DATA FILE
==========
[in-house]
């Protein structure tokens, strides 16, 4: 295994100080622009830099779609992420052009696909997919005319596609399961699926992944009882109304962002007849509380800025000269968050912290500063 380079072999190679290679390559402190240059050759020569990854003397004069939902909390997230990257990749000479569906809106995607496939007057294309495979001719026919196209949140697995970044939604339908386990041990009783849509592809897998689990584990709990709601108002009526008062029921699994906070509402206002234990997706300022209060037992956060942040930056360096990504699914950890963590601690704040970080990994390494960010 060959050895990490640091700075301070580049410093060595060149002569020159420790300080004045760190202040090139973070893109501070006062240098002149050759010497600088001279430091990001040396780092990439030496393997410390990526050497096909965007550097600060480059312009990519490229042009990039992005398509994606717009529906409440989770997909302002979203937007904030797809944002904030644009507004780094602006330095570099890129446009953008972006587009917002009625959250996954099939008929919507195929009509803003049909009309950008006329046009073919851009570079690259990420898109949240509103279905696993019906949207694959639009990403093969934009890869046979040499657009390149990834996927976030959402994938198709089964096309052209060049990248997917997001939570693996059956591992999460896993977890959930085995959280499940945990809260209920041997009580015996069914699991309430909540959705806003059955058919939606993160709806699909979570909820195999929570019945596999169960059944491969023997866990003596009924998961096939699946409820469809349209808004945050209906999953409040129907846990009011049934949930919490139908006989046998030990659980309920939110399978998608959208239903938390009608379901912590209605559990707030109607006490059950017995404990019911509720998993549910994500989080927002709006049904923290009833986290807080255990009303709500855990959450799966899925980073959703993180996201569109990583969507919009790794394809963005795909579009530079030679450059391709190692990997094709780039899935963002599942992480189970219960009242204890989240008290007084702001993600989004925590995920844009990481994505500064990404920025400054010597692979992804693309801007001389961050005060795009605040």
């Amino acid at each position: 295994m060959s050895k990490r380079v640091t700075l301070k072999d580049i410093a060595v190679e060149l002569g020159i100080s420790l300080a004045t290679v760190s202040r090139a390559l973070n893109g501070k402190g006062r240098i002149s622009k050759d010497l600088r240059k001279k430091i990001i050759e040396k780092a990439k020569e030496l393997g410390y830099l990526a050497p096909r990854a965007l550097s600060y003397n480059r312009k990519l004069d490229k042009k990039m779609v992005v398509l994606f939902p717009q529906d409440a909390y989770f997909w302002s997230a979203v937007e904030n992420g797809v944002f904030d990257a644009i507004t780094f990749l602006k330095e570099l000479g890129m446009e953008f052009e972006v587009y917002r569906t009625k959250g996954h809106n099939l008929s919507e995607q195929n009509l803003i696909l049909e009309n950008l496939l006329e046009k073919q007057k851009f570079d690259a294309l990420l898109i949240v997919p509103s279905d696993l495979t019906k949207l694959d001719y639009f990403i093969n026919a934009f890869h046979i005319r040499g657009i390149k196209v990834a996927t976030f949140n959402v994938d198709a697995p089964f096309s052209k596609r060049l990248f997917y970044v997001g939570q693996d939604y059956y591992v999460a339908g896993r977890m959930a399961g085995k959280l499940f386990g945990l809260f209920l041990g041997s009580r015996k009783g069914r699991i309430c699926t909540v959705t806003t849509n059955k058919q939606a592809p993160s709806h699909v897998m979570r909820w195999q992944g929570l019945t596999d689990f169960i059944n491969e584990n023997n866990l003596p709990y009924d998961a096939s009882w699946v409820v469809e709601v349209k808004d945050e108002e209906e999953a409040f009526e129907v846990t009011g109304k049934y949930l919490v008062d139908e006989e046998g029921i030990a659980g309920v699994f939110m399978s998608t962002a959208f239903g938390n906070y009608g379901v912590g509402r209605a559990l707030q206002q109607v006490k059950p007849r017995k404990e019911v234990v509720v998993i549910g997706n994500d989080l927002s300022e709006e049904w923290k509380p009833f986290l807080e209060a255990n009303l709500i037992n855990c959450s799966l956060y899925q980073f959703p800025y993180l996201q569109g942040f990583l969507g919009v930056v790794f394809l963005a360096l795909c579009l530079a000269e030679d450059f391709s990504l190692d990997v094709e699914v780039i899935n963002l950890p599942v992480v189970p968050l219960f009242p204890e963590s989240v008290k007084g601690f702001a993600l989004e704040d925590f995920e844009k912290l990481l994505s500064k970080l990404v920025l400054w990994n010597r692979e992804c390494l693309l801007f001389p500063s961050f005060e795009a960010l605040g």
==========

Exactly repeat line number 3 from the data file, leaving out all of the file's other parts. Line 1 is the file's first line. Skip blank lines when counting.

């Amino acid at each position: 295994m060959s050895k990490r380079v640091t700075l301070k072999d580049i410093a060595v190679e060149l002569g020159i100080s420790l300080a004045t290679v760190s202040r090139a390559l973070n893109g501070k402190g006062r240098i002149s622009k050759d010497l600088r240059k001279k430091i990001i050759e040396k780092a990439k020569e030496l393997g410390y830099l990526a050497p096909r990854a965007l550097s600060y003397n480059r312009k990519l004069d490229k042009k990039m779609v992005v398509l994606f939902p717009q529906d409440a909390y989770f997909w302002s997230a979203v937007e904030n992420g797809v944002f904030d990257a644009i507004t780094f990749l602006k330095e570099l000479g890129m446009e953008f052009e972006v587009y917002r569906t009625k959250g996954h809106n099939l008929s919507e995607q195929n009509l803003i696909l049909e009309n950008l496939l006329e046009k073919q007057k851009f570079d690259a294309l990420l898109i949240v997919p509103s279905d696993l495979t019906k949207l694959d001719y639009f990403i093969n026919a934009f890869h046979i005319r040499g657009i390149k196209v990834a996927t976030f949140n959402v994938d198709a697995p089964f096309s052209k596609r060049l990248f997917y970044v997001g939570q693996d939604y059956y591992v999460a339908g896993r977890m959930a399961g085995k959280l499940f386990g945990l809260f209920l041990g041997s009580r015996k009783g069914r699991i309430c699926t909540v959705t806003t849509n059955k058919q939606a592809p993160s709806h699909v897998m979570r909820w195999q992944g929570l019945t596999d689990f169960i059944n491969e584990n023997n866990l003596p709990y009924d998961a096939s009882w699946v409820v469809e709601v349209k808004d945050e108002e209906e999953a409040f009526e129907v846990t009011g109304k049934y949930l919490v008062d139908e006989e046998g029921i030990a659980g309920v699994f939110m399978s998608t962002a959208f239903g938390n906070y009608g379901v912590g509402r209605a559990l707030q206002q109607v006490k059950p007849r017995k404990e019911v234990v509720v998993i549910g997706n994500d989080l927002s300022e709006e049904w923290k509380p009833f986290l807080e209060a255990n009303l709500i037992n855990c959450s799966l956060y899925q980073f959703p800025y993180l996201q569109g942040f990583l969507g919009v930056v790794f394809l963005a360096l795909c579009l530079a000269e030679d450059f391709s990504l190692d990997v094709e699914v780039i899935n963002l950890p599942v992480v189970p968050l219960f009242p204890e963590s989240v008290k007084g601690f702001a993600l989004e704040d925590f995920e844009k912290l990481l994505s500064k970080l990404v920025l400054w990994n010597r692979e992804c390494l693309l801007f001389p500063s961050f005060e795009a960010l605040g």